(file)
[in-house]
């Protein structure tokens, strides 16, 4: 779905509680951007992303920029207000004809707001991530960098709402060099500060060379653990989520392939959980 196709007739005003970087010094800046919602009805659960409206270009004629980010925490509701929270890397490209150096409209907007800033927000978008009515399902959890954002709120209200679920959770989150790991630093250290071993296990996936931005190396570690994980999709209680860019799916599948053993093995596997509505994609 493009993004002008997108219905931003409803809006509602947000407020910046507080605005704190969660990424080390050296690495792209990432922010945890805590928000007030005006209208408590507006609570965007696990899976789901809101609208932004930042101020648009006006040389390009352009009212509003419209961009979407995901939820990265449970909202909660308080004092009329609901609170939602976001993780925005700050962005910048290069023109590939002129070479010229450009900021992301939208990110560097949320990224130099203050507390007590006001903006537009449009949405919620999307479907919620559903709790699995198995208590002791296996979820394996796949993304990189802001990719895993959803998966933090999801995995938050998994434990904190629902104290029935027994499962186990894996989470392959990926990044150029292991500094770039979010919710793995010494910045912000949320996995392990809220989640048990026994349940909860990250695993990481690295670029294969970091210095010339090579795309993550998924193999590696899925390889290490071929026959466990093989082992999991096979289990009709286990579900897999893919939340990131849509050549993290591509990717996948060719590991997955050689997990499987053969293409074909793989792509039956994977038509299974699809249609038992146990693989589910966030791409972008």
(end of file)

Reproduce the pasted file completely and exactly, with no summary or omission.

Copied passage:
[in-house]
């Protein structure tokens, strides 16, 4: 779905509680951007992303920029207000004809707001991530960098709402060099500060060379653990989520392939959980 196709007739005003970087010094800046919602009805659960409206270009004629980010925490509701929270890397490209150096409209907007800033927000978008009515399902959890954002709120209200679920959770989150790991630093250290071993296990996936931005190396570690994980999709209680860019799916599948053993093995596997509505994609 493009993004002008997108219905931003409803809006509602947000407020910046507080605005704190969660990424080390050296690495792209990432922010945890805590928000007030005006209208408590507006609570965007696990899976789901809101609208932004930042101020648009006006040389390009352009009212509003419209961009979407995901939820990265449970909202909660308080004092009329609901609170939602976001993780925005700050962005910048290069023109590939002129070479010229450009900021992301939208990110560097949320990224130099203050507390007590006001903006537009449009949405919620999307479907919620559903709790699995198995208590002791296996979820394996796949993304990189802001990719895993959803998966933090999801995995938050998994434990904190629902104290029935027994499962186990894996989470392959990926990044150029292991500094770039979010919710793995010494910045912000949320996995392990809220989640048990026994349940909860990250695993990481690295670029294969970091210095010339090579795309993550998924193999590696899925390889290490071929026959466990093989082992999991096979289990009709286990579900897999893919939340990131849509050549993290591509990717996948060719590991997955050689997990499987053969293409074909793989792509039956994977038509299974699809249609038992146990693989589910966030791409972008």